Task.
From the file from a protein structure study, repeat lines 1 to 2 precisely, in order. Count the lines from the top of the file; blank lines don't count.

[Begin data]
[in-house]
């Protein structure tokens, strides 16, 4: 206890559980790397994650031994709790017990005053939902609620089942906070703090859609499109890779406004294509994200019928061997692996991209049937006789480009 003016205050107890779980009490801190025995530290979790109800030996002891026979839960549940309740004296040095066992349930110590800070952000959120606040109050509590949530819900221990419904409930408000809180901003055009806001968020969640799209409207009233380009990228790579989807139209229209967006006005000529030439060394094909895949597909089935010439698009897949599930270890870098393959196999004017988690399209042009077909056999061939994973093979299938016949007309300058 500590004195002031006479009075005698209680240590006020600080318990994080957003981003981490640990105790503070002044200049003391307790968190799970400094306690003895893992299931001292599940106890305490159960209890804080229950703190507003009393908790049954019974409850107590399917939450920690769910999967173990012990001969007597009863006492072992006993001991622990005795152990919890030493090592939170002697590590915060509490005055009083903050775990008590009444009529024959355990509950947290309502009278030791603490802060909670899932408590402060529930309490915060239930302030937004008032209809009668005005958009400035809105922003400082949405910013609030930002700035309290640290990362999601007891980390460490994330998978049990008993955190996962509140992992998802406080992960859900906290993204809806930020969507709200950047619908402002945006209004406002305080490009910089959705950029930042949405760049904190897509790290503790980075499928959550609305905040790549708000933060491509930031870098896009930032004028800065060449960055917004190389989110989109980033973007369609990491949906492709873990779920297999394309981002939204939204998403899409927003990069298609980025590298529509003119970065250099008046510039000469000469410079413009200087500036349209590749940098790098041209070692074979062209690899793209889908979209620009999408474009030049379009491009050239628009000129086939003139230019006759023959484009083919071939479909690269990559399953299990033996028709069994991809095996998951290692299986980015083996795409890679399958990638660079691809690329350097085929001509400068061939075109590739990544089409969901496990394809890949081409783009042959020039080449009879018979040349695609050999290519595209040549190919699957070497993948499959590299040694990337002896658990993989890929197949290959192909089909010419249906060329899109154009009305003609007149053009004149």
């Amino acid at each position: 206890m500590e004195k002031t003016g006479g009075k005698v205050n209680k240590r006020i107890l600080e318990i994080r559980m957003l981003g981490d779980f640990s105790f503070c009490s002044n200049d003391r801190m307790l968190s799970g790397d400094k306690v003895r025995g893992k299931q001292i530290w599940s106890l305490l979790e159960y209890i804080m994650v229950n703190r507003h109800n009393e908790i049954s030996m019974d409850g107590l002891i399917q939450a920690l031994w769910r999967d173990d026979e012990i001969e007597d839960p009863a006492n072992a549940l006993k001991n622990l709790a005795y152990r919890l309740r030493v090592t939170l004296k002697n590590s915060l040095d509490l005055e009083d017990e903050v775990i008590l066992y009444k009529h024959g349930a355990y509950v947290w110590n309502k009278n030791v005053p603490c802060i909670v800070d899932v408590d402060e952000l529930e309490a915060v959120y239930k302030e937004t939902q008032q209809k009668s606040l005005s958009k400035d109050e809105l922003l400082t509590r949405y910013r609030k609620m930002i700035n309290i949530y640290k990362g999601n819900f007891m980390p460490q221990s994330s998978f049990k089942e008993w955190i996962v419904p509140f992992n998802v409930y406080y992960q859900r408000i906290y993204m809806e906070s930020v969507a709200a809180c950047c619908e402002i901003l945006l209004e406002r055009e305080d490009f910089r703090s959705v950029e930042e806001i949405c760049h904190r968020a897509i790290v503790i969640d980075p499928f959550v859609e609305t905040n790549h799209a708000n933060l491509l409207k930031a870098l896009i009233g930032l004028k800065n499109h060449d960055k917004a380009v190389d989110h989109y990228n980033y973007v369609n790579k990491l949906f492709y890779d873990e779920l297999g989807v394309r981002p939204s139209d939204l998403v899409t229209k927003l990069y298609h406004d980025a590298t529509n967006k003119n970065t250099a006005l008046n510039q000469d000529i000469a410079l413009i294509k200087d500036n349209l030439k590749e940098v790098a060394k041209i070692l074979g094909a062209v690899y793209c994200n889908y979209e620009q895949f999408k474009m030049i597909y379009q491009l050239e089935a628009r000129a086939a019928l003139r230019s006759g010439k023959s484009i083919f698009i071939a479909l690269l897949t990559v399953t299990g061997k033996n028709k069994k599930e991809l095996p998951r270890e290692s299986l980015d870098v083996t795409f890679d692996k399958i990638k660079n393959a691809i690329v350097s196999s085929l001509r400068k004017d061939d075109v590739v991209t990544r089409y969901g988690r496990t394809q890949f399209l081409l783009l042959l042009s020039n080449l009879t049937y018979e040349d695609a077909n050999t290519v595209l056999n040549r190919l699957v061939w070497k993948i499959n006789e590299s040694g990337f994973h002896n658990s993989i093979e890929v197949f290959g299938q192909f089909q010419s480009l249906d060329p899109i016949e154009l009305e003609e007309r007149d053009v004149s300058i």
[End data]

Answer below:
[in-house]
């Protein structure tokens, strides 16, 4: 206890559980790397994650031994709790017990005053939902609620089942906070703090859609499109890779406004294509994200019928061997692996991209049937006789480009 003016205050107890779980009490801190025995530290979790109800030996002891026979839960549940309740004296040095066992349930110590800070952000959120606040109050509590949530819900221990419904409930408000809180901003055009806001968020969640799209409207009233380009990228790579989807139209229209967006006005000529030439060394094909895949597909089935010439698009897949599930270890870098393959196999004017988690399209042009077909056999061939994973093979299938016949007309300058 500590004195002031006479009075005698209680240590006020600080318990994080957003981003981490640990105790503070002044200049003391307790968190799970400094306690003895893992299931001292599940106890305490159960209890804080229950703190507003009393908790049954019974409850107590399917939450920690769910999967173990012990001969007597009863006492072992006993001991622990005795152990919890030493090592939170002697590590915060509490005055009083903050775990008590009444009529024959355990509950947290309502009278030791603490802060909670899932408590402060529930309490915060239930302030937004008032209809009668005005958009400035809105922003400082949405910013609030930002700035309290640290990362999601007891980390460490994330998978049990008993955190996962509140992992998802406080992960859900906290993204809806930020969507709200950047619908402002945006209004406002305080490009910089959705950029930042949405760049904190897509790290503790980075499928959550609305905040790549708000933060491509930031870098896009930032004028800065060449960055917004190389989110989109980033973007369609990491949906492709873990779920297999394309981002939204939204998403899409927003990069298609980025590298529509003119970065250099008046510039000469000469410079413009200087500036349209590749940098790098041209070692074979062209690899793209889908979209620009999408474009030049379009491009050239628009000129086939003139230019006759023959484009083919071939479909690269990559399953299990033996028709069994991809095996998951290692299986980015083996795409890679399958990638660079691809690329350097085929001509400068061939075109590739990544089409969901496990394809890949081409783009042959020039080449009879018979040349695609050999290519595209040549190919699957070497993948499959590299040694990337002896658990993989890929197949290959192909089909010419249906060329899109154009009305003609007149053009004149």